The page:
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Crummings’ Home for the Dispossessed. A mysterious orphanage on the outskirts of town.

When Emma Winters begins to discover the porcelain dolls hidden within the walls of her new home, dolls that strangely resemble several of her friends, she knows something’s up. It can’t just be a coincidence. The resemblance is uncanny.

In a wave of shock, she realizes her fellow orphans aren’t being adopted at all — they’re disappearing.

What secret is old headmistress Viola Crummings hiding?

Emma must hurry to find out. If not, she may disappear next.

Chapter 19

Chapter Nineteen

I dashed down the gloomy corridor, my sneakers pounding right along with my heart. The other orphans were probably wondering about all of the noise, but I didn’t care. I didn’t have time to. The vengeful screams behind me told me to keep moving.

I grabbed hold of the wooden banister, turned, and bolted down the stairs. The foyer echoed with every step, with every exhausted breath. I jumped over the last two steps, stuck the landing, and then kept running. I flew across the stone tiles, not daring to look back.

Miss Crummings’ cries rattled my skull. They vibrated through the air, following me down each and every hallway. She sounded so close. At times I wondered if I was just making it all up, imagining those piercing screams.

“Miss Gracie!” I called breathlessly, racing down another hall. “Miss Gracie!”

I called out her name, but she couldn’t hear me. The orphanage was just too big.

I made it to the study. For a moment I just stood there and clutched the door frame, gasping for breath. My chest ached. My legs were tingling. It was as if I had just run a marathon.

Another shriek echoed down the hallway. And it was closer. Miss Crummings was getting closer.

I swallowed the fear that was rising in my throat and hurried into the study. The key was still dangling from my neck. As I dove into the fireplace, I ripped it off and began searching for the keyhole. My nervous fingers brushed over the cold stone. I was shaking all over. Finally, after fumbling for far too long, my thumb sunk into a hole. I pushed in the key and twisted. It clicked perfectly.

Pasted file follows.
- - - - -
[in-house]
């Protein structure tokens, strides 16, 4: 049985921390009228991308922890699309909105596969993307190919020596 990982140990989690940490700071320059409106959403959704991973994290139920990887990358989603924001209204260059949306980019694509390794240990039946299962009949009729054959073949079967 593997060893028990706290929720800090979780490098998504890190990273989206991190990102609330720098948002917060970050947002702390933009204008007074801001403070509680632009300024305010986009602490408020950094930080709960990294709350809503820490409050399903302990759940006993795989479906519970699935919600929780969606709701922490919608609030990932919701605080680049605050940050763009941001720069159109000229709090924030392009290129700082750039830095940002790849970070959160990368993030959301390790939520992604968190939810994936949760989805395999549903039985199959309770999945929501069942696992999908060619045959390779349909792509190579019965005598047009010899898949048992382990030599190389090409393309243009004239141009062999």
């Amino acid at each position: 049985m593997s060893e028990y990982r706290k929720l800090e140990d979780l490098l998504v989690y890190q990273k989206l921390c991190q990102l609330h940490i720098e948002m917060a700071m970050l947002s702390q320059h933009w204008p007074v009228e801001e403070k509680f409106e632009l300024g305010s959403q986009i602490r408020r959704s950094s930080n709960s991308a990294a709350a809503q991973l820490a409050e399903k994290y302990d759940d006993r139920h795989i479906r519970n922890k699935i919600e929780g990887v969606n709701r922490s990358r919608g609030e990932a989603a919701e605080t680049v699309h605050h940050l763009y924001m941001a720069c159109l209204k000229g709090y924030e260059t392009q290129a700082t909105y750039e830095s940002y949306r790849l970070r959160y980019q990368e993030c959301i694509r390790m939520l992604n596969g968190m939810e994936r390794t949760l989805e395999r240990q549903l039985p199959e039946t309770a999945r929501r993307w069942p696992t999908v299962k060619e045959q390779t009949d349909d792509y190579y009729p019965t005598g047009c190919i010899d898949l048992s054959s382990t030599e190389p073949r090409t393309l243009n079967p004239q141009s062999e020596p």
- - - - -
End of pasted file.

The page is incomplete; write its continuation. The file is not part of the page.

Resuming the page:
I jumped back and waited for the fireplace to slide open, just like it had before. I could hear the slow tap of Miss Crummings’ cane coming down the hall. She was old, but she was also a witch. Age didn’t stop her.

Tap … tap …

“Come on,” I whispered anxiously, placing the leather string around my neck again. I stuffed the key down the front of my jacket. “Come on, come on!”

But the fireplace wasn’t moving. It wasn’t working.

Miss Crummings was so close, I could hear her ragged breathing. I could even smell her. She reeked of old candy and moth balls, a scent that made my nostrils burn.

Tap … tap …

I had no choice. She was just outside the door. I snatched up a brass lamp from off the nearest table, ripping the electrical cord right out of the wall. With one great heave, I threw the lamp at a window, shattering the diamond-shaped panes into a million pieces. Glass sprayed everywhere.

After one final look back, I clambered out the window. Razor-sharp glass tore through my jacket, cutting my skin. But I paid it no mind. I had to get out.

Icy wind stung my face as I dashed across the frozen lawn. My sneakers sunk deep into the snow. The wind cut straight through my clothes. Every inch of my body was frozen stiff. It was so hard to keep moving….